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How do you make a play out of the life of theatre maverick Ken Campbell? Turn it into Ken, which is more like a happening than a straight play. A writer comes on stage as if to give a lecture and then things get weird. Terry Johnson has crafted a fitting tribute with his mostly true stories about his life. The focus is on Terry’s encounters with Campbell. But over the course of the piece you get a sense of the man and his contribution to British Theatre. It’s currently playing at The Bunker following a previous run at the Hampstead Theatre. The Bunker is a quirky and intriguing space at the best of times with its different seating options. Old seats from the Chocolate Factory and comfy lounge chairs and tables. Thanks to designer Tim Shortall, for Ken it’s been overrun with a fabulous orange shag pile, throws, divans and cane lounges. Get in early if you want the best seats, but be aware that Ken might kick you off them for a bit if the drama requires it. With incense burning and a ra

Christmas in Hull: FCUK’D @BunkertheatreUK

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FCUK’D at The Bunker is a an alternative Christmas theatre experience about life on the margins of British life. A teenage boy kidnaps his little brother and they run away. Escaping their grim council flat, daily run-ins with the authorities and in search of something better than this in the lead up to Christmas. Estimates put it at around 100,000 children run away from home every year. This piece unpacks some of the reasons why. Dad is gone. Mum is either drinking or comatose. Nobody cares about them and so they’re going to have some fun. They steal crisps from the supermarket. They steal a car. And then they burn it for warmth. Written and directed by Niall Ransome, the story is told in verse. Ransome took inspiration from his experiences growing up in Hull. It’s delivered convincingly by Will Mytum as the troubled youth. He engages you through it’s short duration. Pacing about the stage, eyeing the audience, brining to life this tale about never getting a break. The stage is a squa

Boys town: Eyes Closed, Ears Covered @BunkerTheatreUK

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In the year since opening,  The Bunker  at Southwark has established itself for new and experimental pieces. Alex Gwyther’s Eyes Closed, Ears Covered is no exception. It’s a dark and confusing world where laughs and kicking about is a cover for something more sinister. It opens with an incident on the beach in Brighton in the late eighties. A boy’s been attacked and the police arrest two boys and question them about the events of the day. The two boys questioned, Seb and Aaron, had planned the day for weeks. They’ve planned and saved enough money and are going to bunk off school. But something has gone horribly wrong. There’s Aaron (Danny-Boy Hatchard), the cocky yet short-fused one. He’s got the plan to make it happen. And it was Seb’s (Joe Iris-Roberts) idea of the wide-eyed to visit his mum in Brighton. They seem like ten year olds as they bounce off each other and run about the stage recounting their mate ship. But as they tell their stories separately neither seem to provide a c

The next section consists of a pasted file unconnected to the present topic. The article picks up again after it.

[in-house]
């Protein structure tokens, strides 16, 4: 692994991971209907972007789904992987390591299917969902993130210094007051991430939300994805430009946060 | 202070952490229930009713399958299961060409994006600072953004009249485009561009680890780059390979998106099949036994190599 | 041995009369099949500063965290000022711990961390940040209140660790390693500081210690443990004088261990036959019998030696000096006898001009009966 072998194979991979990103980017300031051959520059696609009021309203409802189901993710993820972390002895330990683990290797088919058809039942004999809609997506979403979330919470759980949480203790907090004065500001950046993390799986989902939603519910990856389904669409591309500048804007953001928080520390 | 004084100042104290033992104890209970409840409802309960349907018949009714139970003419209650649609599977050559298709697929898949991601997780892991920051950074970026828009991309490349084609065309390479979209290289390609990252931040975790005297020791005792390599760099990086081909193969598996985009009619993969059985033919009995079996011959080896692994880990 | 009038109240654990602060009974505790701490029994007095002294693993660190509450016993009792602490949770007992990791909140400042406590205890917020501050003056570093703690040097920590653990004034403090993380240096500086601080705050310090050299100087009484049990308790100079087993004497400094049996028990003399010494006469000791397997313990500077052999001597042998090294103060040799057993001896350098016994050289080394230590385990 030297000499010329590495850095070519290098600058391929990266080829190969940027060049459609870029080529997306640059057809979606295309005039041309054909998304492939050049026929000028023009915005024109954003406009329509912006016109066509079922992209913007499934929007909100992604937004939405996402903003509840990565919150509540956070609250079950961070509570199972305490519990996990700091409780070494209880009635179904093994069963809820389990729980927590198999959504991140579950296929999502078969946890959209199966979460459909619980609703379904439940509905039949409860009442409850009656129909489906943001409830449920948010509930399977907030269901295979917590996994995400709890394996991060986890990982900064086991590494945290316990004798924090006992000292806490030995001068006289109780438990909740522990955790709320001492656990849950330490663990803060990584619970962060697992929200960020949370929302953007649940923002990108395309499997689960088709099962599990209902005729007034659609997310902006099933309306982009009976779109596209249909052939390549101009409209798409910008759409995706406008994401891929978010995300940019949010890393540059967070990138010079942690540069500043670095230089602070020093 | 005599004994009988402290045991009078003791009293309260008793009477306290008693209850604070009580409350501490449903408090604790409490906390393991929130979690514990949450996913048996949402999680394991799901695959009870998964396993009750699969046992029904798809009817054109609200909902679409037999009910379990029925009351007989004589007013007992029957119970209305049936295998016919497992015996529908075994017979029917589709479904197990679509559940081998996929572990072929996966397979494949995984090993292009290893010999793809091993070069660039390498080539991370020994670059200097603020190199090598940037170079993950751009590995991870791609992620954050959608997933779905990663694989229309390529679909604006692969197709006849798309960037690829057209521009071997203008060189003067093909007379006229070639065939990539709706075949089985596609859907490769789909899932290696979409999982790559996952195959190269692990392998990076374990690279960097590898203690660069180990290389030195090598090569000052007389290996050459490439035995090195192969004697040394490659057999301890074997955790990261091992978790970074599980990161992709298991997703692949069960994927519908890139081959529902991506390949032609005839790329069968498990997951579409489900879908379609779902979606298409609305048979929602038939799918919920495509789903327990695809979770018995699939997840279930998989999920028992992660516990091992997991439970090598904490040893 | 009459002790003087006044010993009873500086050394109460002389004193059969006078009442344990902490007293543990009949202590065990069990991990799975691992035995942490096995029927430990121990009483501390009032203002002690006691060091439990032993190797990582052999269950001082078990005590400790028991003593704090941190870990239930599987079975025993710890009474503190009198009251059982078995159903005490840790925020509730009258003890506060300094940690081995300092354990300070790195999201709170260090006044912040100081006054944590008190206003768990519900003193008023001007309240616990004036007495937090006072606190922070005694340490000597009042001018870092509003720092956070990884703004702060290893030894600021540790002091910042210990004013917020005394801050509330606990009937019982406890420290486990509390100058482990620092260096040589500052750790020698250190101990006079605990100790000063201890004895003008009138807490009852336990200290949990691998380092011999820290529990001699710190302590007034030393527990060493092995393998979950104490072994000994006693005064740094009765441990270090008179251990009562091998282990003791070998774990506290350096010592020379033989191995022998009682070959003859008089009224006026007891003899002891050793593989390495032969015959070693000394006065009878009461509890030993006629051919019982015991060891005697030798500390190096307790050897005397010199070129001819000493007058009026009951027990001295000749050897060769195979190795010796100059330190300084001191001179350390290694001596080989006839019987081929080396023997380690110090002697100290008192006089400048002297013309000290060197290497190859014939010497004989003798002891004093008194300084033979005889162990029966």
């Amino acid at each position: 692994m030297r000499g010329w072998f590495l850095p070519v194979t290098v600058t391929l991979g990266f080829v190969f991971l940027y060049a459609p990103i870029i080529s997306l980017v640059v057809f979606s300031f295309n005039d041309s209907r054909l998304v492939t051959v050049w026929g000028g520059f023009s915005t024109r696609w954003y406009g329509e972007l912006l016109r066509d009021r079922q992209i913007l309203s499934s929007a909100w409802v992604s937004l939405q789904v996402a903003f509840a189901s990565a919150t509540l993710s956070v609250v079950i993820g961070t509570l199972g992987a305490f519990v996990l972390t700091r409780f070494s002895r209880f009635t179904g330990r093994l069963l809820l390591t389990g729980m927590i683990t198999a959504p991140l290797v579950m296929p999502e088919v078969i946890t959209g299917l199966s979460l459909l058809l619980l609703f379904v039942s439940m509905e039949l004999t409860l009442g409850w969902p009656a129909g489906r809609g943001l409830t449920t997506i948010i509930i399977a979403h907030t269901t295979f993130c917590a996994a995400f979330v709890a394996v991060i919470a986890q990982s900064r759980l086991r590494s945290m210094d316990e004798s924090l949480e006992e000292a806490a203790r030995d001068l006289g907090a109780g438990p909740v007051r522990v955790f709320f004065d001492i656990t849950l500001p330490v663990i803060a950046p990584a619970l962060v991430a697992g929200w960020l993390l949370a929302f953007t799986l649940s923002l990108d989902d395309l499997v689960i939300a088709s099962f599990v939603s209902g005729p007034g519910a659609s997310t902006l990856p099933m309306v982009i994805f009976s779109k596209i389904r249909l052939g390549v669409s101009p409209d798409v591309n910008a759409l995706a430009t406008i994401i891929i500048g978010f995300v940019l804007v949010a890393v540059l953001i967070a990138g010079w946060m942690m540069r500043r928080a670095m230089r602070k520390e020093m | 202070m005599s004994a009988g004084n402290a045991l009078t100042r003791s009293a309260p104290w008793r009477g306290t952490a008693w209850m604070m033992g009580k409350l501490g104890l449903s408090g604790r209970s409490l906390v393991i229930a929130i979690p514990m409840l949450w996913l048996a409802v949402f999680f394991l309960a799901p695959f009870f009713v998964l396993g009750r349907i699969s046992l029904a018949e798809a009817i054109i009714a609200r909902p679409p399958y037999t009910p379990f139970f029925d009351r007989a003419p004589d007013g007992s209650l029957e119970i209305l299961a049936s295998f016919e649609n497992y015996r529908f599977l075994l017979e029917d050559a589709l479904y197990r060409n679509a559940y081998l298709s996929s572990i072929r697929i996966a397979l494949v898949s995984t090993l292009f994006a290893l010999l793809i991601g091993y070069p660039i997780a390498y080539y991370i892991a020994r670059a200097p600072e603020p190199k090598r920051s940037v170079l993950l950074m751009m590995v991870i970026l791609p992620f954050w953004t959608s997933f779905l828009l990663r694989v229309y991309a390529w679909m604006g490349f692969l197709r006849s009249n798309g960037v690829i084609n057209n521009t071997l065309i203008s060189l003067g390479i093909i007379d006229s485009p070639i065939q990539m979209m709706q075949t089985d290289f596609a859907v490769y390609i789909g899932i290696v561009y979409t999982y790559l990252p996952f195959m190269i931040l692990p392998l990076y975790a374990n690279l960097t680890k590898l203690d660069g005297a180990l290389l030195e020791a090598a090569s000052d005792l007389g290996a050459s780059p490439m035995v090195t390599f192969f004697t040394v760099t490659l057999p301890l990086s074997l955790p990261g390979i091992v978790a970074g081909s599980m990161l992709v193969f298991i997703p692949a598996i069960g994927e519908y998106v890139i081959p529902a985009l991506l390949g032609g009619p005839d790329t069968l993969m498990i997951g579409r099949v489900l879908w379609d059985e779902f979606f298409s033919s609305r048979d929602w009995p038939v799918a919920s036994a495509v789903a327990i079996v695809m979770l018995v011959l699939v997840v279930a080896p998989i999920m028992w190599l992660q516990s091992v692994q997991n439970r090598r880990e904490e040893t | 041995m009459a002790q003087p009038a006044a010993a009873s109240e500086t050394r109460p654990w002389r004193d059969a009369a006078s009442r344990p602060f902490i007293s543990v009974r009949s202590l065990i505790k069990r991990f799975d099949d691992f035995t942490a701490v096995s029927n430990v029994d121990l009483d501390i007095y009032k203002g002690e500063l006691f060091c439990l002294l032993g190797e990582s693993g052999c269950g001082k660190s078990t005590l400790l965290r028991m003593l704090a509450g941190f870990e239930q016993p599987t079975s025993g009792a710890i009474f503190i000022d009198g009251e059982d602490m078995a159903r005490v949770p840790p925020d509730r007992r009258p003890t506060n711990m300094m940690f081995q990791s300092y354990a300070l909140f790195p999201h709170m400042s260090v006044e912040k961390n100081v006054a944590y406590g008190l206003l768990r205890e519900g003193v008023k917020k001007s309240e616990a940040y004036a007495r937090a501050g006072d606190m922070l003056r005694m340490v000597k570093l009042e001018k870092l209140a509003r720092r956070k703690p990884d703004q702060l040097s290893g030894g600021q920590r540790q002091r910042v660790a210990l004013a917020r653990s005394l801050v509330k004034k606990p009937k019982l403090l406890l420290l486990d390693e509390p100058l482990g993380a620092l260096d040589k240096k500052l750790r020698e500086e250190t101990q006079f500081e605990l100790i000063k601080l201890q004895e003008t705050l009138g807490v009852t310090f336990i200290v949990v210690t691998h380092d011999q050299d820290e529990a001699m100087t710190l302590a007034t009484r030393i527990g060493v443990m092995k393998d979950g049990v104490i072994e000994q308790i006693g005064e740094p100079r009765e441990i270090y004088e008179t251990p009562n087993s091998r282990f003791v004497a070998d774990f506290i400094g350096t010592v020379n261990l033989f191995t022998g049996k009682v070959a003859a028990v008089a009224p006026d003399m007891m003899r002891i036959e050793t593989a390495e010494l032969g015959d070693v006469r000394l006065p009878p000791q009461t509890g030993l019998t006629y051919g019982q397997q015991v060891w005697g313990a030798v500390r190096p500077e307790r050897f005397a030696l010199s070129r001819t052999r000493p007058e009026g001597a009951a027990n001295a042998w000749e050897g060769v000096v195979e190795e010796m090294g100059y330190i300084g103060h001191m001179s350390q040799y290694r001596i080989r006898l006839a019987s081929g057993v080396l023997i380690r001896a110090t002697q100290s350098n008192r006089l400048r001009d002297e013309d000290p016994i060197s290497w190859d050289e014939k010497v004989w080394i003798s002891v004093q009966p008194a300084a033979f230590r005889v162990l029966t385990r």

Playing in a rock and roll band: Muted @mutedmusical @BunkerTheatreUK

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  Muted, a new British Musical explores grief and loss through music. It's playing at the new theatrical space in Southwark known as The Bunker . While it still feels as if it is a work in progress, it's prospects look good. Perhaps just like the characters within the piece. Muted tells the story of teenager Michael. He is a singer in a band on the brink of stardom. But after his mother dies in a hit and run accident he quits the band and stops speaking. Three years on his former band mate Jake is trying again for a shot with the band. And Lauren, Michael's ex who is now with Jake has been enlisted to try and get him to speak. But soon this drama proves as difficult to deal with as it is to describe...